Medellin, if there ever was a city brimming with twenty-first-century hope, it’s it. With such a pleasant, mild climate and a cosmopolitan vibe, this 3.5 million-strong city – Colombia’s second-largest after Bogotá – hasn’t always had it simple.
Obviously, a lot has changed in a quarter-century, and that’s no longer the city where the notorious narco-trafficker Pablo Escobar once reigned supreme. Medellin, on the other hand, is bursting at the seams with things to do for all forms of travellers and packs a punch much greater than many of the other cities its size. Delta Airlines official site will help you to travel to such places at a reasonable cost.
- Plaza Botero and the Museum of Antioquia
Fernando Botero, a hometown hero, contributed 23 of his larger-than-life sculptures to the city of Medellin, which can be found in the appropriately called Plaza Botero (near the ParqueBerrio metro station).
These portly figures, which range from rotund Roman legionaries to overpacked animals, have become symbols of downtown Medellin and are undoubtedly Colombia’s best-photographed pieces of art. Their juxtaposition to Rafael Uribe Uribe Palace of Culture’s ornate black-and-white patterns only adds to the overall appeal.
The Museum of Antioquia has even more of Botero’s work, including well-known artworks including La Muerte de Pablo Escobar (Pablo Escobar’s Death). This three-story facility situated on the western edge of Plaza Botero is the country’s second-oldest museum. It includes a variety of painting, from pre-Columbian Colombia to modern masters such as Botero. This is the museum to visit if you have time in Medellin. Delta airlines reservations are the best option for you as they offer pleasant travel.
2. The Medellin Metrocable
Medellin is located in a large Andean bowl, but the easiest way to see the scenery is to travel by bus to the Medellin Metrocable.
These sleek cable cars soar over the city and into the nearby mountains, providing unparalleled viewpoints ideal for tourists.
Taking Line L up to Arvi Park, an urban oasis of green hills which feels a world away from downtown is a more common activity. With peaceful walking trails with plenty of food and craft vendors to fulfil your daily needs, this vast park is the ideal getaway for nature lovers. Delta airlines flight Booking is available online, and you can book it from their official website.
3. The Coffee Shops of El Poblado
Colombia produces the world’s third-largest amount of caffeine, with much of the beans coming from the Antioquia hills surrounding Medellin. Of course, you don’t have to leave the city to sample Colombian coffee’s distinctive flavours. The popular El Poblado neighbourhood is a hotbed of coffee culture, with a slew of cool cafés serving up robust local roasts.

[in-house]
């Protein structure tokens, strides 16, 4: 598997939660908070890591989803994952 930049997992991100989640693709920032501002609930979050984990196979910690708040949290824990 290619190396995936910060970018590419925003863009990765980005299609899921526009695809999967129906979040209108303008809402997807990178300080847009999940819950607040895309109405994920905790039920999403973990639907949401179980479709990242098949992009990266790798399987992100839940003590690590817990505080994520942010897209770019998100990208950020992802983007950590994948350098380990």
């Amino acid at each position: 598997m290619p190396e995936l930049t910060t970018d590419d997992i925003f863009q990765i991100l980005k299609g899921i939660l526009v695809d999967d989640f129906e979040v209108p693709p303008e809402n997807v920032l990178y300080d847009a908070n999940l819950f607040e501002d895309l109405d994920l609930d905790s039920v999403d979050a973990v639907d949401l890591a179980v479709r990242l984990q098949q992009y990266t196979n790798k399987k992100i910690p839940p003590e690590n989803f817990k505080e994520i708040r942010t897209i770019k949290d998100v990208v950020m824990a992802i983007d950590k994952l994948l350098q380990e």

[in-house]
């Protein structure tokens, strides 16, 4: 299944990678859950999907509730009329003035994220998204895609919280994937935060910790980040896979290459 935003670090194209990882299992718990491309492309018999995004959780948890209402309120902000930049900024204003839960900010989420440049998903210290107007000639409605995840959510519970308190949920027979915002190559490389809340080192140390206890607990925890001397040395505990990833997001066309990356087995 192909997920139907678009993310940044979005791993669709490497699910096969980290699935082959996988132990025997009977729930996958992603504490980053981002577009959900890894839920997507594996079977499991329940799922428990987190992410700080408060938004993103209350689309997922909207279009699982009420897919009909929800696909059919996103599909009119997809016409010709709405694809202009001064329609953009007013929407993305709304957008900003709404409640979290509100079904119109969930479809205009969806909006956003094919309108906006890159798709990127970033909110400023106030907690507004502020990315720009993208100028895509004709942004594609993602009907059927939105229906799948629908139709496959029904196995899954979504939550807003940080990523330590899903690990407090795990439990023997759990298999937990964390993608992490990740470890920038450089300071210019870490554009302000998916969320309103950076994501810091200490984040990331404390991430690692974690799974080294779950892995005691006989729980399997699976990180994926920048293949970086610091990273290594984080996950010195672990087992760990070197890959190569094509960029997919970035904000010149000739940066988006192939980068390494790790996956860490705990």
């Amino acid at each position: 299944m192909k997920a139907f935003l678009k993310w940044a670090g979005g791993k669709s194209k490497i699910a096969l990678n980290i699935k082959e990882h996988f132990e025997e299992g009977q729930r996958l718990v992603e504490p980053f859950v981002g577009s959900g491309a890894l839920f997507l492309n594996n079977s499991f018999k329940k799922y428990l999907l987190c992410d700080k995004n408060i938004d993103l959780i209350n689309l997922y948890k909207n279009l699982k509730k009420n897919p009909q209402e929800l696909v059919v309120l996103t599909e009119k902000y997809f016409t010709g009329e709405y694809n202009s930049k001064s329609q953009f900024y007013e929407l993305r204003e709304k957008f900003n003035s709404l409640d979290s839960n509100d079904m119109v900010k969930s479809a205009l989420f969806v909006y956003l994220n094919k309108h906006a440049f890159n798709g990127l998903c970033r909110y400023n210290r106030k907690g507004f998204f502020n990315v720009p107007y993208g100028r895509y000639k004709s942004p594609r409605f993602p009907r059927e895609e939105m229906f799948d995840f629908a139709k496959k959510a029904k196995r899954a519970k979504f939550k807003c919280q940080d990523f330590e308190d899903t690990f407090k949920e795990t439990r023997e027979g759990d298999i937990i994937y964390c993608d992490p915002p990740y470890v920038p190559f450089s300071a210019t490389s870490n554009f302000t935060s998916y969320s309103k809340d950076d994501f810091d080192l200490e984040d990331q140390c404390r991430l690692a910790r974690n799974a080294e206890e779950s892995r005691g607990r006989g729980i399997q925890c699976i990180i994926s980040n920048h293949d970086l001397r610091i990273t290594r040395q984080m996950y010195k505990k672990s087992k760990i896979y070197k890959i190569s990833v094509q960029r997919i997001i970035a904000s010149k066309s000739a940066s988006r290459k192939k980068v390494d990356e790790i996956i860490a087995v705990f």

Café Velvet is right across the road, and Urbania Café is now on the far side of the neighbourhood (and much closer to the El Poblado metro stop), with rotating art galleries on the walls and a huge variety of Colombian design and fashion journals to read with your latte. Delta airlines tickets are available at different rates, and you can check them as per your requirement.
4. Comuna 13
Comuna 13 was once Medellin’s most violent neighbourhood. By tour groups walking through the graffiti-filled roads, it’s quickly becoming one of the city’s biggest tourist attractions.
Most of those escalator operators are also local artists who have painted vibrant murals along the escalator route representing the neighbourhood’s complicated history and give optimism for the future.
This can be difficult to leave Medellin as there is so much to get out and do. Fortunately, one of the most popular tourist destinations is located 90 kilometres outside of town. The monolithic rock formation El Peón de Guatapé rises 200 metres above the surrounding landscape.
If you climb the 750 concrete stairs to the summit, you’ll be rewarded with 360-degree views of the Guatapé Reservoir, an artificial lake with several tentacles lined with holiday homes and resorts. Before huffing it back to the bottom, cool off at the viewing platform, which has plenty of drink vendors and shaded tables.
6. MAMM: Medellín Museum of Modern Art
The Ciudad del Rio neighbourhood, a former industrial area all along Medellin River, has been gentrified in recent years but is now home to artists’ lofts, sculpture-filled parks, and top-tier dining, is without a doubt the star attraction of the up-and-coming Ciudad del Rio neighbourhood.
MAMM, which is housed inside (and all-around) the refurbished confines of a 1939 steel mill, features a few of Colombia’s most well-known contemporary artists, such as Beatriz González and expressionist DéboraArango.